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Responding to LossHeideggerian Reflections on Literature, Architecture, and Film$
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Robert Mugerauer

Print publication date: 2014

Print ISBN-13: 9780823263240

Published to Fordham Scholarship Online: May 2015

DOI: 10.5422/fordham/9780823263240.001.0001

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The Hermit’s and the Priest’s Injustices

The Hermit’s and the Priest’s Injustices

Reading Cormac McCarthy’s The Crossing with Heidegger and Anaximander

Chapter:
(p.1) 1 The Hermit’s and the Priest’s Injustices
Source:
Responding to Loss
Author(s):

Robert Mugerauer

Publisher:
Fordham University Press
DOI:10.5422/fordham/9780823263240.003.0001

The Crossing opens the enigma of whether we live in a chaos or in an ordered realm. In McCarthy's novel of death and destruction almost all that one cares for is taken away, seemingly without human or divine pity, though a few things, such as a church, are stubborn, refusing to pass. Heidegger's explication of Heraclitus and Anaximander considers how things are out of joint in regard to time: the insistence necessary to things generates injustice because by persisting they do not let other things come forth. Contrary, another rereading of Anaximander tells us that things also have the possibility of sheltering and caring for each other. In the end, we have only the conflicting testimony on both sides of the case. Clearly our usual understanding of nature, mortals, and the gods is woefully inadequate; nonetheless, we are called to respond, to make a judgment ourselves.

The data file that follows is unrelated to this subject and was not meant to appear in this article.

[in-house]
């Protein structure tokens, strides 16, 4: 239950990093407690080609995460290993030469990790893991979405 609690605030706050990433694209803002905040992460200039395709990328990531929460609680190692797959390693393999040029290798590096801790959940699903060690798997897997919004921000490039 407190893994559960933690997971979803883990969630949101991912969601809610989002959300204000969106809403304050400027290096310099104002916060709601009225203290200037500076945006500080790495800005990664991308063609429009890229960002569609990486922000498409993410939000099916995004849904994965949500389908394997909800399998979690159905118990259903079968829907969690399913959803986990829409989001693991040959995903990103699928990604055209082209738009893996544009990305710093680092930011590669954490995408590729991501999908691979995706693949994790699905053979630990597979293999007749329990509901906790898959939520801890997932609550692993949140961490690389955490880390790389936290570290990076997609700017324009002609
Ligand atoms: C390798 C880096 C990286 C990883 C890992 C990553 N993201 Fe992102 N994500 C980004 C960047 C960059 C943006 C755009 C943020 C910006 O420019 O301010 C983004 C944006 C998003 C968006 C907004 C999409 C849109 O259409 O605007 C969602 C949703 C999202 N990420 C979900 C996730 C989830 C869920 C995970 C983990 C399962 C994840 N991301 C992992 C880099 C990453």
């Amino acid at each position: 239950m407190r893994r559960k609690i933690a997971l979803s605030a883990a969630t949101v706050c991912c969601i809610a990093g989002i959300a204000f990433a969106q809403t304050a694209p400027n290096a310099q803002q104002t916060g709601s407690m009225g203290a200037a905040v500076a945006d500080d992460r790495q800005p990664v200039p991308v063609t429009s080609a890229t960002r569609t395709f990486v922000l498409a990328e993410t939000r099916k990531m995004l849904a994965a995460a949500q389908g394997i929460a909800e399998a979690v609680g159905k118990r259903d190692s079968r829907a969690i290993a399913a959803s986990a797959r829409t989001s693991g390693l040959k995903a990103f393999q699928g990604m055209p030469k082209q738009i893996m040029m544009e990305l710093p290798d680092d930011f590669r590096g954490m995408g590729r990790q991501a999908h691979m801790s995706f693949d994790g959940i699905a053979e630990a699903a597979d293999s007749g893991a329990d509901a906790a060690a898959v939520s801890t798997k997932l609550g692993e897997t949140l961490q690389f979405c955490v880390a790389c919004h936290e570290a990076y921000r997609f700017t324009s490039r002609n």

Keywords:   Anaximander, Care, The Crossing, Heidegger, Heraclitus, Injustice, McCarthy, Novel, Testimony, Time

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